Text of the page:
for an effective execution of professional responsibility. Other similar matches were of
„coordinator” and „resource investigator,” as the informants view themselves as mediator and
regulator, conflict resolving and thus enabling agreement, as well as personal inclination and job
requirement for networking, contact initiations and fostering, respectively.
The rest of the scores could be ruled either as a potential fit (for 4 of the participants), or not a
proper match (3 of the participants), as compared against their personal opinion of their relevant
roles expressed both during the interviews and after taking the inventory. Examples here include a
highest score for „team worker” which is socially oriented and team-supporting, but indecisive and
conflict avoidant. This participant disagreed as he considered himself a strong decision maker who
would not care much about potential conflicts, but focus mainly on what’s fair and efficient.
Another member, whose role came up as „implementer” found certain traits (such as rigidness and
dislike of the unproven) irrelevant. Some of her interview responses, however, do seem to back up
the presence of such traits. When asked to evaluate her team’s performance, the participant states: „I
personally rely solely on people who’ve already been tried and checked, so to say; with them the
results have always been excellent. I’ve given chances to new people as well, but frequently been
too disappointed..."
Mismatches and moderate matches of this kind could be due to several factors:
people often have a tendency to present themselves in an image they desire but have not
quite accomplished yet, in other words wishful thinking;
the participants might not have exhausted (or extensively illustrated) all the aspects of the
main roles they see themselves playing;
the previously discussed „restricted choice” proclivity of the BTRSPI, leaving options for
statements that have to be allocated an x number of points;
personal patterns of behaviors that may have come to light while taking the questionnaire,
but not taken into account during the interviews.
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4.2. Role Motifs (Interviews)
The interviews demonstrated in-depth, comprehensive accounts, understanding, evaluation of roles
of self and others. Among the key themes that emerged from the informants’ responses were: role
and task designation, accountability, organization, fairness and objectivity, differentiation of
responsibility, communication, expectations.
In regards with team roles and team work, a recurring concern was individual accountability and
task assignment: for the administrative unit mostly an issue about even distribution of
responsibilities and equal participation of team members. A few seemed content and uncritical, with
the understanding that „...we are here to work as a team. The work cannot always be equally
distributed – it isn’t cheese to be cut in identical portions. Everyone participates according to his or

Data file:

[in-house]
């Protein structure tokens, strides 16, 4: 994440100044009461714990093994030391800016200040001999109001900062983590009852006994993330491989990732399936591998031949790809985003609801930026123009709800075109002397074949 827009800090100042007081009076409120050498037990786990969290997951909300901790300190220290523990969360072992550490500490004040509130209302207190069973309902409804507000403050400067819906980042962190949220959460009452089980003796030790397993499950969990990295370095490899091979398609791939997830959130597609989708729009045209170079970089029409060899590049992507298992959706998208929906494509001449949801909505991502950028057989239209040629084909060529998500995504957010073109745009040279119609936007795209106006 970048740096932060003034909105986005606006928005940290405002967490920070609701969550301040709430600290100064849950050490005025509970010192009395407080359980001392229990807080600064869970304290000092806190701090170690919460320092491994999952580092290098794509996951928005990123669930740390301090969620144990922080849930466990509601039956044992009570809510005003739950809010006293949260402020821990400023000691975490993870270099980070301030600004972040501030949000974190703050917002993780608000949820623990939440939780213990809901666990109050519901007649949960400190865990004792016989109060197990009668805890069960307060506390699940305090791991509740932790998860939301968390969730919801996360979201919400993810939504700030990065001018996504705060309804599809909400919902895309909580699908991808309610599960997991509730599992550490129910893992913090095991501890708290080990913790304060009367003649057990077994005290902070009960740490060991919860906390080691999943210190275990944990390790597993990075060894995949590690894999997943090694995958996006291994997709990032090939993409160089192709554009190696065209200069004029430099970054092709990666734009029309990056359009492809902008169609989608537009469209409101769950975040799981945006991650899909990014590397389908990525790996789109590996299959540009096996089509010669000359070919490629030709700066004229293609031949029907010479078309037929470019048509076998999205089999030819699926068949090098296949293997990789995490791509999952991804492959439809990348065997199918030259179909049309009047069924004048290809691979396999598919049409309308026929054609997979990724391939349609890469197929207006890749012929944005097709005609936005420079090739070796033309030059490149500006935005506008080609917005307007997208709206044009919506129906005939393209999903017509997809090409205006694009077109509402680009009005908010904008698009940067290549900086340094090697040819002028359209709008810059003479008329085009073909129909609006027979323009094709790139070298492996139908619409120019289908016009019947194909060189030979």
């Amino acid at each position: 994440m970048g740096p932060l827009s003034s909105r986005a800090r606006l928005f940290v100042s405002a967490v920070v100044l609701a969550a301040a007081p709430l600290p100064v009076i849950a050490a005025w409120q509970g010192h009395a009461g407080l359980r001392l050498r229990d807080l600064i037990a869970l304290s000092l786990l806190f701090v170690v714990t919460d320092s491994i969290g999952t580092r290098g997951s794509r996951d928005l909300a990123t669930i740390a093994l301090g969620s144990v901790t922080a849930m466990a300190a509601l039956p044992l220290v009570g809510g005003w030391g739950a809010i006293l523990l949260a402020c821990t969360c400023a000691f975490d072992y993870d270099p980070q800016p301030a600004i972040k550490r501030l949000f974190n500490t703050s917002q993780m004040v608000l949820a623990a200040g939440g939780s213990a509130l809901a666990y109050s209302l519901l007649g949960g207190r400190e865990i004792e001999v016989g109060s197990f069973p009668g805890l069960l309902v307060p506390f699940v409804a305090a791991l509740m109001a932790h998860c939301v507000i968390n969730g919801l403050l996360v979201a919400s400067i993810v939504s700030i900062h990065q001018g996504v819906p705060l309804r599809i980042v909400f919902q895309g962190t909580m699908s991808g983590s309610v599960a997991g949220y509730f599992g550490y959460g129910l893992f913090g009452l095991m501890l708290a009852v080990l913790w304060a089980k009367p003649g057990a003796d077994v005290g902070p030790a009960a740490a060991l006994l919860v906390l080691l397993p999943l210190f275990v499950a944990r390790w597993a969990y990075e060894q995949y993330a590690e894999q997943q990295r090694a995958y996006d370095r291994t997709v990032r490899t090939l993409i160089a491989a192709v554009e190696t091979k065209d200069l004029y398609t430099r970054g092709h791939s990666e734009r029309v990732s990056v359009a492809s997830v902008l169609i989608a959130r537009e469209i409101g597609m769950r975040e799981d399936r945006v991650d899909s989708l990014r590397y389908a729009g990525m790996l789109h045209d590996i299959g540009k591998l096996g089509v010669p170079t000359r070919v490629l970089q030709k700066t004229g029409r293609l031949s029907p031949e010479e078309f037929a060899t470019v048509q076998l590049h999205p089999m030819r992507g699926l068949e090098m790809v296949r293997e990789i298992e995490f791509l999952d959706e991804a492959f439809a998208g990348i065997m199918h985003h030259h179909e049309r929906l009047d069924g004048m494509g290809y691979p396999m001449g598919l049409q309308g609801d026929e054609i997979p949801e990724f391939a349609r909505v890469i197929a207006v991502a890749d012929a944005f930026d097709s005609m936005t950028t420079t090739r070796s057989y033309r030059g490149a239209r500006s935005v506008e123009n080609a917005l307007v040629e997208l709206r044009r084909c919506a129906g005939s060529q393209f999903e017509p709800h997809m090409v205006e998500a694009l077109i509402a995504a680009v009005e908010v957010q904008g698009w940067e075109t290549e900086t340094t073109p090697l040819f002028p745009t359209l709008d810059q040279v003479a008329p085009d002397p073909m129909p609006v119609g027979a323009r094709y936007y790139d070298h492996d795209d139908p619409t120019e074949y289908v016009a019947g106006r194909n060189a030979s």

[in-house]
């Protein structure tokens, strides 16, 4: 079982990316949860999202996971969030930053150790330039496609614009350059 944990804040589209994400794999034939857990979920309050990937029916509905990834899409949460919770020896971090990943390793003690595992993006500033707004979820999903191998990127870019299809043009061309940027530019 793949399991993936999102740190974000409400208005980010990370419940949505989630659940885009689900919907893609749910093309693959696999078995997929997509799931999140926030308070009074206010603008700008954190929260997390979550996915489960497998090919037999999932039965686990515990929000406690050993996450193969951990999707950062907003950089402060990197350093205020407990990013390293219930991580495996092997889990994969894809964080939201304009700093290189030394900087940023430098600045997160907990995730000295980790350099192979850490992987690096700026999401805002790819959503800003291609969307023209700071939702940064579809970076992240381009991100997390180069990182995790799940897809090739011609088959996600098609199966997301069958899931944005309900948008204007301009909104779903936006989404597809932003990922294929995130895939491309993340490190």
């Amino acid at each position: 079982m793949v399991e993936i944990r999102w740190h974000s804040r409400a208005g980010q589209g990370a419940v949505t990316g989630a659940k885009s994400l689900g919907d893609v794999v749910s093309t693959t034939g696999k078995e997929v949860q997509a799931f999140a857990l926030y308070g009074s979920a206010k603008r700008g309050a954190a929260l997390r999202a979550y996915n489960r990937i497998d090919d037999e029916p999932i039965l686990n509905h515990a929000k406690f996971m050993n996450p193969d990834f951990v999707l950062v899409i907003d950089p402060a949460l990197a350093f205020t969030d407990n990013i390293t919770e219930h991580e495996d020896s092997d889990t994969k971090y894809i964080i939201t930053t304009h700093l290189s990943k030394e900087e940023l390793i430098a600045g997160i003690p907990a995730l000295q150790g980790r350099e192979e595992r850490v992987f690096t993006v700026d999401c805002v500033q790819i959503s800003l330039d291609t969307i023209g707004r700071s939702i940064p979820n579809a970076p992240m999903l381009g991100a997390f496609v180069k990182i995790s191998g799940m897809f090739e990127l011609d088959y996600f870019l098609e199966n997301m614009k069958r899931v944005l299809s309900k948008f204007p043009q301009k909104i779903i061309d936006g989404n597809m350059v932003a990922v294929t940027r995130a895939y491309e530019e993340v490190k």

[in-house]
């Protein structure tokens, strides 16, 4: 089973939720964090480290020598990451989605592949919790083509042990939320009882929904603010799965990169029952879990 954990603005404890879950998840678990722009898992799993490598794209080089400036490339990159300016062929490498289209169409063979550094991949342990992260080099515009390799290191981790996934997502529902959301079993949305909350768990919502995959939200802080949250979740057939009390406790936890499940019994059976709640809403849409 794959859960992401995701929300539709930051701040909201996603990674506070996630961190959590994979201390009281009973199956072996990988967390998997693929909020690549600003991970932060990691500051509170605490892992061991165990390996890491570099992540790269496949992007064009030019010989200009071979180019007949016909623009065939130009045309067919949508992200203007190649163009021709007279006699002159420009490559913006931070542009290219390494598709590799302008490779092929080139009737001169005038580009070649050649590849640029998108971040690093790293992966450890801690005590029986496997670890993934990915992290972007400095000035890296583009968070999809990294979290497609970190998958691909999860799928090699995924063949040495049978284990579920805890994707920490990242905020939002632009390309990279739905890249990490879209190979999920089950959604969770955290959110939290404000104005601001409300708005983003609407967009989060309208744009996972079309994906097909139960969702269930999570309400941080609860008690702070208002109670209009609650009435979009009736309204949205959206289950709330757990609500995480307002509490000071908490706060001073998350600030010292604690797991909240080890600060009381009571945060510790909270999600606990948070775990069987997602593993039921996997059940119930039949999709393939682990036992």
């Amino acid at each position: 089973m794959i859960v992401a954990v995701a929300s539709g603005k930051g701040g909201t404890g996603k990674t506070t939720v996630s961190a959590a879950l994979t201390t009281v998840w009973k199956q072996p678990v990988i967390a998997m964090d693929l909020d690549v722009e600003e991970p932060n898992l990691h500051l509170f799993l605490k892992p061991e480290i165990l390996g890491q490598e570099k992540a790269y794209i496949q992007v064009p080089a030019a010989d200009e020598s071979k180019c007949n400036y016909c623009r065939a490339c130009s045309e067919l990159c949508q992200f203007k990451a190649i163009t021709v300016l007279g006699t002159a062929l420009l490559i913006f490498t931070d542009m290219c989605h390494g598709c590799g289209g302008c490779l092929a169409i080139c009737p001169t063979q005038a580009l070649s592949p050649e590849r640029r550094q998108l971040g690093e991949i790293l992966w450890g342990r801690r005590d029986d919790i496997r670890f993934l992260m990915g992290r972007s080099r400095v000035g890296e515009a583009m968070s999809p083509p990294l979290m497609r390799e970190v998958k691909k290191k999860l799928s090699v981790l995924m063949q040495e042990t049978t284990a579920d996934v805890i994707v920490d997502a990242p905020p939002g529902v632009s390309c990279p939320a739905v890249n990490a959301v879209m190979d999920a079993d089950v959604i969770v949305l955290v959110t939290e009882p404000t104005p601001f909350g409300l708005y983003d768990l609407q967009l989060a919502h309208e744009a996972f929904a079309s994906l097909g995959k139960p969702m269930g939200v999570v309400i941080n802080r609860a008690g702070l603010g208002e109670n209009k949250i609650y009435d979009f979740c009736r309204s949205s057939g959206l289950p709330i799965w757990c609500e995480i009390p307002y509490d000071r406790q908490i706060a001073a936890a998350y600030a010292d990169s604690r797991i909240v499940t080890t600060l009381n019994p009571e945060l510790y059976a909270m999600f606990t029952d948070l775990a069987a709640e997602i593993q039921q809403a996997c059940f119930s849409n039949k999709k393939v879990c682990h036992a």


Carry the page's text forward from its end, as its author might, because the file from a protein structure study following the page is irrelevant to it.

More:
her ability. When someone is on a sick leave or has holiday time, their job needs to be taken care of
by other members anyway, and again, it doesn’t get spread out evenly, rather depends on who has
how much work at that moment, or who is most available, and of course who is also qualified
enough to step in.” Participants in this category surmised that a member’s inefficient or passive
participation might be due to other contributing circumstances, such as miscommunication or
misunderstanding about tasks. The overall priority for these informants seemed to be what gets
accomplished in the end, regardless of who has done what and how much.
Other statements, on the other hand, expressed strong critical views, such as „Everybody [should
be] fulfilling their responsibilities, instead of having colleagues who can get away without being
held accountable”, „Some people are given too many responsibilities, others are favoritized by
certain supervisors and act like they are invincible...Usually, those who do nothing point themselves
out as the most hardworking and take credit for achievement”, and „Sometimes the work
engagements get distributed unrightfully.” When asked the question „Have you ever been asked to
handle a task that you thought was not your job to do?”, almost all answered positively;
surprisingly, now some of the above-cited informants indicated that they did not mind and weren’t
bothered, but made remarks about expecting to be paid extra and preference to „sticking to what’s
been outlined in my contract, and not having to worry about outside duties.” Overall, several of
these responders’ demeanor suggested some indignation and resentment when they believed their
colleagues were not contributing. Nevertheless they were willing to accept extra workload if it was
not someone else’s assignment, and if they felt properly motivated.
The responses gathered from the managing crew were quite different, the predominant concept